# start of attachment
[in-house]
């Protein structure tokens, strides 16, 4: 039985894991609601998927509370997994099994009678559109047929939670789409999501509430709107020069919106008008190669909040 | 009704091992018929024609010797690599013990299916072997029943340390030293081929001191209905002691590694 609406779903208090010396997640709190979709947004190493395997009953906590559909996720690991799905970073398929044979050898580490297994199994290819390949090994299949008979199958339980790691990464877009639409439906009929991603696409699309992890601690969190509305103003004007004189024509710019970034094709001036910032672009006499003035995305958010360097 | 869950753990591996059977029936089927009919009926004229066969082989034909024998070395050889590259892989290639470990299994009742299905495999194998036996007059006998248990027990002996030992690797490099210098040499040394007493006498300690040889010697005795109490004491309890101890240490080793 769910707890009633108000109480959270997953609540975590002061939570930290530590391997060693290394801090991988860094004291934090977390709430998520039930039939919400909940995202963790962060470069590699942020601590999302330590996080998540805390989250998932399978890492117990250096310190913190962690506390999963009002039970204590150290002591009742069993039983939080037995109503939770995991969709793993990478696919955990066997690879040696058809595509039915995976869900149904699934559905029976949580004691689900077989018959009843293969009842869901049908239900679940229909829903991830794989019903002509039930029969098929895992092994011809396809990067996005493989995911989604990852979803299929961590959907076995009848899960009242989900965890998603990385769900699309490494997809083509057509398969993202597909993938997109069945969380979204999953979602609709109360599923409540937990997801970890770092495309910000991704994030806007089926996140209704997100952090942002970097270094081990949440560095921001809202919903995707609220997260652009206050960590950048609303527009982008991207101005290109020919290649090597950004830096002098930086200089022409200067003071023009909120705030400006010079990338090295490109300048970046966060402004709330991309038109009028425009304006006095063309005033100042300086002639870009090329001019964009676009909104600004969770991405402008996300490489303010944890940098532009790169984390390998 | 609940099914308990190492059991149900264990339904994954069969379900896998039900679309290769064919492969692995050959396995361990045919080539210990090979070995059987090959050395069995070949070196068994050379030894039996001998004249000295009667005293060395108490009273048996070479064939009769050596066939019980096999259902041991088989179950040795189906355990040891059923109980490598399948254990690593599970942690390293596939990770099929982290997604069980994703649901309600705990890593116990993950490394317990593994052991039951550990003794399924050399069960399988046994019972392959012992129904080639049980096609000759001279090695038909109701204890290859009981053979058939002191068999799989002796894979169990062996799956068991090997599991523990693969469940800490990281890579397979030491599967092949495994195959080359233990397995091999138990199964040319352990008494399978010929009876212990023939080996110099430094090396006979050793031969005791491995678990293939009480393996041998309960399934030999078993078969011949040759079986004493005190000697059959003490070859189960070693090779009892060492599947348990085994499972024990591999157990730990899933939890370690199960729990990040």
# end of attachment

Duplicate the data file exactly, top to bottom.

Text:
[in-house]
């Protein structure tokens, strides 16, 4: 039985894991609601998927509370997994099994009678559109047929939670789409999501509430709107020069919106008008190669909040 | 009704091992018929024609010797690599013990299916072997029943340390030293081929001191209905002691590694 609406779903208090010396997640709190979709947004190493395997009953906590559909996720690991799905970073398929044979050898580490297994199994290819390949090994299949008979199958339980790691990464877009639409439906009929991603696409699309992890601690969190509305103003004007004189024509710019970034094709001036910032672009006499003035995305958010360097 | 869950753990591996059977029936089927009919009926004229066969082989034909024998070395050889590259892989290639470990299994009742299905495999194998036996007059006998248990027990002996030992690797490099210098040499040394007493006498300690040889010697005795109490004491309890101890240490080793 769910707890009633108000109480959270997953609540975590002061939570930290530590391997060693290394801090991988860094004291934090977390709430998520039930039939919400909940995202963790962060470069590699942020601590999302330590996080998540805390989250998932399978890492117990250096310190913190962690506390999963009002039970204590150290002591009742069993039983939080037995109503939770995991969709793993990478696919955990066997690879040696058809595509039915995976869900149904699934559905029976949580004691689900077989018959009843293969009842869901049908239900679940229909829903991830794989019903002509039930029969098929895992092994011809396809990067996005493989995911989604990852979803299929961590959907076995009848899960009242989900965890998603990385769900699309490494997809083509057509398969993202597909993938997109069945969380979204999953979602609709109360599923409540937990997801970890770092495309910000991704994030806007089926996140209704997100952090942002970097270094081990949440560095921001809202919903995707609220997260652009206050960590950048609303527009982008991207101005290109020919290649090597950004830096002098930086200089022409200067003071023009909120705030400006010079990338090295490109300048970046966060402004709330991309038109009028425009304006006095063309005033100042300086002639870009090329001019964009676009909104600004969770991405402008996300490489303010944890940098532009790169984390390998 | 609940099914308990190492059991149900264990339904994954069969379900896998039900679309290769064919492969692995050959396995361990045919080539210990090979070995059987090959050395069995070949070196068994050379030894039996001998004249000295009667005293060395108490009273048996070479064939009769050596066939019980096999259902041991088989179950040795189906355990040891059923109980490598399948254990690593599970942690390293596939990770099929982290997604069980994703649901309600705990890593116990993950490394317990593994052991039951550990003794399924050399069960399988046994019972392959012992129904080639049980096609000759001279090695038909109701204890290859009981053979058939002191068999799989002796894979169990062996799956068991090997599991523990693969469940800490990281890579397979030491599967092949495994195959080359233990397995091999138990199964040319352990008494399978010929009876212990023939080996110099430094090396006979050793031969005791491995678990293939009480393996041998309960399934030999078993078969011949040759079986004493005190000697059959003490070859189960070693090779009892060492599947348990085994499972024990591999157990730990899933939890370690199960729990990040």